If you get tired of nuts, beans, and seeds, you can always try some plant-based meat substitutes, such as:
- Soy burgers
- Beyond Meat sausages
- Vegan jerky
Plant-based “meats” aren’t always the healthiest, as they typically contain high levels of sodium and preservatives because at the end of the day these are not whole foods and usually involve a high degree of industrial processing. However, they are very high in protein and can help add variety to your meals.
Plant-Based Protein Supplements
If you find that you’re unable to meet your daily protein needs with food alone, you can always try consuming plant-based protein supplements as well. Vegan protein shakes are especially useful right after an intense training session, and provide anywhere from 15-30 grams of protein in a single serving.
Whey protein has always been one of the leading supplements among athletes. However, whey is a dairy by-product that plant-based eaters try to avoid. Instead, vegans consume plant-based proteins, such as:
- Pea protein
- Soy protein
- Chickpea protein
3. Important Vitamins & Minerals
It’s not uncommon for plant-based eaters to find themselves becoming deficient in certain vitamins and minerals. Vitamin B12, zinc, iron, and other nutrients are commonly found in animal-derived foods, but are harder to find in plants. Without the proper nutrients, your body may not be able to perform as well and your muscle gains could be hindered.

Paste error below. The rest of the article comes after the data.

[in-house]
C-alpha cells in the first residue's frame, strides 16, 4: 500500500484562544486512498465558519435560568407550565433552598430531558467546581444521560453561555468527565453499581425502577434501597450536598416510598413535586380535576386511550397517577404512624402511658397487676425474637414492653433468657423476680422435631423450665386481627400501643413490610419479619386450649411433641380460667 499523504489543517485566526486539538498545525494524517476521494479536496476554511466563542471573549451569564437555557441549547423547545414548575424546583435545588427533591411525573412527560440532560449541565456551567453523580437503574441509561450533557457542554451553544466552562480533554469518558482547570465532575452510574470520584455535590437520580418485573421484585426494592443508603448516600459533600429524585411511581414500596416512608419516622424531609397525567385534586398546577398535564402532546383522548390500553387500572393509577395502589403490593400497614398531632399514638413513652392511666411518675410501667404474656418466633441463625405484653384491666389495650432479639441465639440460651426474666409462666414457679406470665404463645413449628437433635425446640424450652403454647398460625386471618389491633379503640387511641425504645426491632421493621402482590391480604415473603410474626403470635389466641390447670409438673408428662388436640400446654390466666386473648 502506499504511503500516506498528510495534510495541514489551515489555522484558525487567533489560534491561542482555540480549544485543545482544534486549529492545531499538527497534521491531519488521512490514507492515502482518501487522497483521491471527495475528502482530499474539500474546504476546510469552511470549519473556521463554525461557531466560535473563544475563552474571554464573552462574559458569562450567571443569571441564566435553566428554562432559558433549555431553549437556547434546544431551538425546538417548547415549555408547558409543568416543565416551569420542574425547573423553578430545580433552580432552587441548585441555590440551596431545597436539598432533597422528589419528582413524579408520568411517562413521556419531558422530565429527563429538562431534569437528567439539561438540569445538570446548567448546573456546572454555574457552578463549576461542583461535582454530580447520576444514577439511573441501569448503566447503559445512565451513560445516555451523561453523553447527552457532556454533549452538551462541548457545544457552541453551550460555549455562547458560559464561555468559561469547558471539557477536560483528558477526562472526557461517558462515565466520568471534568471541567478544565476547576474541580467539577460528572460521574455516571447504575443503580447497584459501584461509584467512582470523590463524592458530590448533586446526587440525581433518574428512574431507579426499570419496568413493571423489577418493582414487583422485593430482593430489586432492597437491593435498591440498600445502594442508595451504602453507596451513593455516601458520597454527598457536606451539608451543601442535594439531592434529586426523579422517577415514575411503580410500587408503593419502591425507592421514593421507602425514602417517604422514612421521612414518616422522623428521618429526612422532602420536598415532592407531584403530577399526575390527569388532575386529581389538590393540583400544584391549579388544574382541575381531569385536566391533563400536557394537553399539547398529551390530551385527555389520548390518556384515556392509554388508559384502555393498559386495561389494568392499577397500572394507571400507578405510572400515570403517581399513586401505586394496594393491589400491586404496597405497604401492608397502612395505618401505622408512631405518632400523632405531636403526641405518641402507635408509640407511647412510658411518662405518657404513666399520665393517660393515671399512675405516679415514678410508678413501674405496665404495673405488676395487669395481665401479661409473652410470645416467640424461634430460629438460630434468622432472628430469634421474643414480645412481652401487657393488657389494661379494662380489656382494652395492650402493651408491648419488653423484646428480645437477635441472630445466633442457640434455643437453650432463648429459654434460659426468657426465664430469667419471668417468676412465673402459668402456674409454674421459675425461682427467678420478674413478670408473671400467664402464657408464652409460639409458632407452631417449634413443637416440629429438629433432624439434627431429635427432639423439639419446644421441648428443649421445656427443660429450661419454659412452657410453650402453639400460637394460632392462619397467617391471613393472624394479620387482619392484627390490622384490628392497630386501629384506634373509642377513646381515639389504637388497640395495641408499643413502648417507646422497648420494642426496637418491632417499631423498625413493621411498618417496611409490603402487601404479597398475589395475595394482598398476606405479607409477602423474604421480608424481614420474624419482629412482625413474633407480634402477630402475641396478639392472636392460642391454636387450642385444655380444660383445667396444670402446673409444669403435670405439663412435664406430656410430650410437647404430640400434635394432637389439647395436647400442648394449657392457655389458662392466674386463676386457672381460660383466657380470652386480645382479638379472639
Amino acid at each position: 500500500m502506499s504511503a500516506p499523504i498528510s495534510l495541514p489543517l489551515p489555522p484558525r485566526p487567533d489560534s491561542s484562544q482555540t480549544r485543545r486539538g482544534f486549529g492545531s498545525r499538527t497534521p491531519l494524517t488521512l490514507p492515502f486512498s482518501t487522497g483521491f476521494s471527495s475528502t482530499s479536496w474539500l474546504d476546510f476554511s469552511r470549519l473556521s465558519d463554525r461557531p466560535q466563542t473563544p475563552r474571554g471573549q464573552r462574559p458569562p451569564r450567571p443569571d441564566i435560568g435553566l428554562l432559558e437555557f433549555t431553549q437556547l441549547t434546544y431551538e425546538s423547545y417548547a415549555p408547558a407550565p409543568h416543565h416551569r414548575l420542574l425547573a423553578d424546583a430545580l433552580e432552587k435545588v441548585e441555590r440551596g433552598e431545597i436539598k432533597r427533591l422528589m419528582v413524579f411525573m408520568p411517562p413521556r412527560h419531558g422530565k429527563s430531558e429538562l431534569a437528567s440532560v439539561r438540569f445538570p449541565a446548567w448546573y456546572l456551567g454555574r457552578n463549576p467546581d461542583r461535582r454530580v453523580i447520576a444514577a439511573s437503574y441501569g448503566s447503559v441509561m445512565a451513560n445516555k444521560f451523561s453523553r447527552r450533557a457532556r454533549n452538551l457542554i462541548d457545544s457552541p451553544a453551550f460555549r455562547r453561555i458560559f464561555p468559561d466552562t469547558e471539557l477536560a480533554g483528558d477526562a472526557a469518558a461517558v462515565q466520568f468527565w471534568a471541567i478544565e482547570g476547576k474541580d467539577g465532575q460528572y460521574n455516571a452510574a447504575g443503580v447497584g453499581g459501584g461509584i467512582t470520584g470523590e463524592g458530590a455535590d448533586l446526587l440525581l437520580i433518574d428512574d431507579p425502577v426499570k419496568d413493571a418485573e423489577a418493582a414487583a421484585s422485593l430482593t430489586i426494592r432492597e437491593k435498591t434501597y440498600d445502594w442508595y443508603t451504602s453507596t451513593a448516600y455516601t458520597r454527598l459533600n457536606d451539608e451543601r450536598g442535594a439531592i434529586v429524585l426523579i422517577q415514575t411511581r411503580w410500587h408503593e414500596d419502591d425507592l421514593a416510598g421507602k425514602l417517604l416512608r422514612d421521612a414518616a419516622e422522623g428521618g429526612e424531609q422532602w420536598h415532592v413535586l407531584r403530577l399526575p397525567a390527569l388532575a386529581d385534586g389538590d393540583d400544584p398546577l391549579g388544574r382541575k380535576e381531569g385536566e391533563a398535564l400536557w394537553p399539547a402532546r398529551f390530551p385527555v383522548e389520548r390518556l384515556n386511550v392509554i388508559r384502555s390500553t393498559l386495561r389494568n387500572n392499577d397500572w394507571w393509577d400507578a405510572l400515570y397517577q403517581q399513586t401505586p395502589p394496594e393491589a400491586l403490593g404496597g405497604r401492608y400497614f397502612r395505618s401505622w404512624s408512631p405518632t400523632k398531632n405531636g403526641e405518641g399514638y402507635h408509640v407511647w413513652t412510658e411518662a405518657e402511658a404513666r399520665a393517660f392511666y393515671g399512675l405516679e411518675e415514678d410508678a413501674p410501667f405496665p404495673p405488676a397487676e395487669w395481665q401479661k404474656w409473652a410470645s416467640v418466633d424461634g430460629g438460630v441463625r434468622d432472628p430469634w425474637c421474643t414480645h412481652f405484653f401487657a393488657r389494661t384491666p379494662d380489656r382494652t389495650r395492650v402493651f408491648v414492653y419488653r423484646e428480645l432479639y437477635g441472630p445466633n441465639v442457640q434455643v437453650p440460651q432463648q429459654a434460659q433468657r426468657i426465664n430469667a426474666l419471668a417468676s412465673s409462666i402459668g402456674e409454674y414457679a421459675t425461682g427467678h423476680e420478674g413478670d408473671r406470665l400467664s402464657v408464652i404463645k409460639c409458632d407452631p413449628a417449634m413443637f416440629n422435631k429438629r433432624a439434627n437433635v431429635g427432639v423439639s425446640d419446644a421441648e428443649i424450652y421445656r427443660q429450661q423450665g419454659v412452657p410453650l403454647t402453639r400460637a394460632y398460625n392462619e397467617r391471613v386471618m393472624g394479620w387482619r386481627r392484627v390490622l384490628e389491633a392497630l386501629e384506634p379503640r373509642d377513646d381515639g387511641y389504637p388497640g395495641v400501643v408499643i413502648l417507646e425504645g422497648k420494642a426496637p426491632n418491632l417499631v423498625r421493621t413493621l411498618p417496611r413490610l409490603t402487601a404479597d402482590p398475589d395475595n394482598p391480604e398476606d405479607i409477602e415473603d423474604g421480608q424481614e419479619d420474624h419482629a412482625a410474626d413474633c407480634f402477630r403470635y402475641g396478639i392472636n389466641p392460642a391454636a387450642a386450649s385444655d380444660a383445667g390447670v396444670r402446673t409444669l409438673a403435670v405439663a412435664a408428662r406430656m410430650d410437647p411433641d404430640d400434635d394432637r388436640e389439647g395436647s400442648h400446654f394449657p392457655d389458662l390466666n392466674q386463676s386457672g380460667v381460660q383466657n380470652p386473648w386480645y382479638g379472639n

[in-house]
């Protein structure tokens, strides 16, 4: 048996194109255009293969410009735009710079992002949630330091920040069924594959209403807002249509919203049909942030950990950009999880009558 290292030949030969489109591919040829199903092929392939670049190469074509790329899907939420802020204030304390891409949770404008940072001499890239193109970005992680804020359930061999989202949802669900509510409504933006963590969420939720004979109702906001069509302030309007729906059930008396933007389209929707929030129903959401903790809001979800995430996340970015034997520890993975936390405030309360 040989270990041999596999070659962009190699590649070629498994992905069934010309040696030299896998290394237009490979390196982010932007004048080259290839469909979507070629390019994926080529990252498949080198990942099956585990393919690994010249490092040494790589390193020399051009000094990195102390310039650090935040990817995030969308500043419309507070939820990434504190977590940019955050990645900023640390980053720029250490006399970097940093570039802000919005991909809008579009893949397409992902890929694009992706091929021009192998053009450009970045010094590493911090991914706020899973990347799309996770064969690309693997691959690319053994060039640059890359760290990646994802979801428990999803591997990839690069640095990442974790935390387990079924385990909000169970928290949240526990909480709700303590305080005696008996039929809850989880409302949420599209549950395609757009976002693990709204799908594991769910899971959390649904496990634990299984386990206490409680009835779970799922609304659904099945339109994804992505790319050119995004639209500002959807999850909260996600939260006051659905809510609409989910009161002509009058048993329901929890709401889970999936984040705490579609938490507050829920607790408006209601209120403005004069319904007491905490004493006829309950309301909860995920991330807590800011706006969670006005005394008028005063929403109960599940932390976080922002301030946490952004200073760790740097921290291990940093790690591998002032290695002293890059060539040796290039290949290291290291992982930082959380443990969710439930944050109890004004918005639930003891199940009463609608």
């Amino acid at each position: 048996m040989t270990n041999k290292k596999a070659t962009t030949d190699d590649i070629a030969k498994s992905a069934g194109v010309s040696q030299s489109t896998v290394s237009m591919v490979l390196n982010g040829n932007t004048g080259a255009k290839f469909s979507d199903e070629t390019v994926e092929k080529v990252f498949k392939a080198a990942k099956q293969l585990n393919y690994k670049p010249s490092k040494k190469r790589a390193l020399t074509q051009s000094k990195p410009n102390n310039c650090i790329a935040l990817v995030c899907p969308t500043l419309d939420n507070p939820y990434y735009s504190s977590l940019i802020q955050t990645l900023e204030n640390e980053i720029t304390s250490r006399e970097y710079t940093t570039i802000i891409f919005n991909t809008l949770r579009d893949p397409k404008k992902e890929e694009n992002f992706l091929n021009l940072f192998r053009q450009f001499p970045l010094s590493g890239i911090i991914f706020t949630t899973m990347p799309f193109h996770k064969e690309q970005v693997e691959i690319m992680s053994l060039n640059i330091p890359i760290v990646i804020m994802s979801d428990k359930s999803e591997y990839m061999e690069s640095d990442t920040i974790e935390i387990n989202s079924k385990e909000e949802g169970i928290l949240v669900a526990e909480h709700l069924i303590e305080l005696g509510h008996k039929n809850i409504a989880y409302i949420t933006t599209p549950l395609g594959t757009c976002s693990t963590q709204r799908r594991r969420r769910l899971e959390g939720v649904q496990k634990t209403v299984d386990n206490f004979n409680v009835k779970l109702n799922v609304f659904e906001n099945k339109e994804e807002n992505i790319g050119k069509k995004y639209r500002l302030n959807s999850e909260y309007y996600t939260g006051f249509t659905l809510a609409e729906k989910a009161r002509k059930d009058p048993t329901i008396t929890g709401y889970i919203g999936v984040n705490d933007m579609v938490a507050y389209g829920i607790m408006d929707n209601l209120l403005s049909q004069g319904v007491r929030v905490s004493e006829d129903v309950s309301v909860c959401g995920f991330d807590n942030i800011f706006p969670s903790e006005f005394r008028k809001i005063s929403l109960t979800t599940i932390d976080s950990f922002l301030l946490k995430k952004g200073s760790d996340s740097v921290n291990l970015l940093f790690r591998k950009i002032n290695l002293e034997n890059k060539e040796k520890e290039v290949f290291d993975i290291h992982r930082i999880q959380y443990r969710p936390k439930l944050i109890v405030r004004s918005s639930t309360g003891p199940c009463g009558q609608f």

Below are some of the most important vitamins and minerals that vegans should be consuming.
Vitamin B12 is commonly found in eggs and red meat, but can also be consumed in the form of plant-based supplements. B12 is an important vitamin that helps your body produce red blood cells, create DNA, and maintain its metabolism.
Athletes who are deficient in B12 may find it hard to sustain long periods of intense exercise, and B12 deficiency can lead to a number of other health complications.
Iodine is a mineral that your thyroid needs to help regulate your body’s growth and development. If you’re iodine deficient, you may struggle to build new muscle, no matter how hard you train.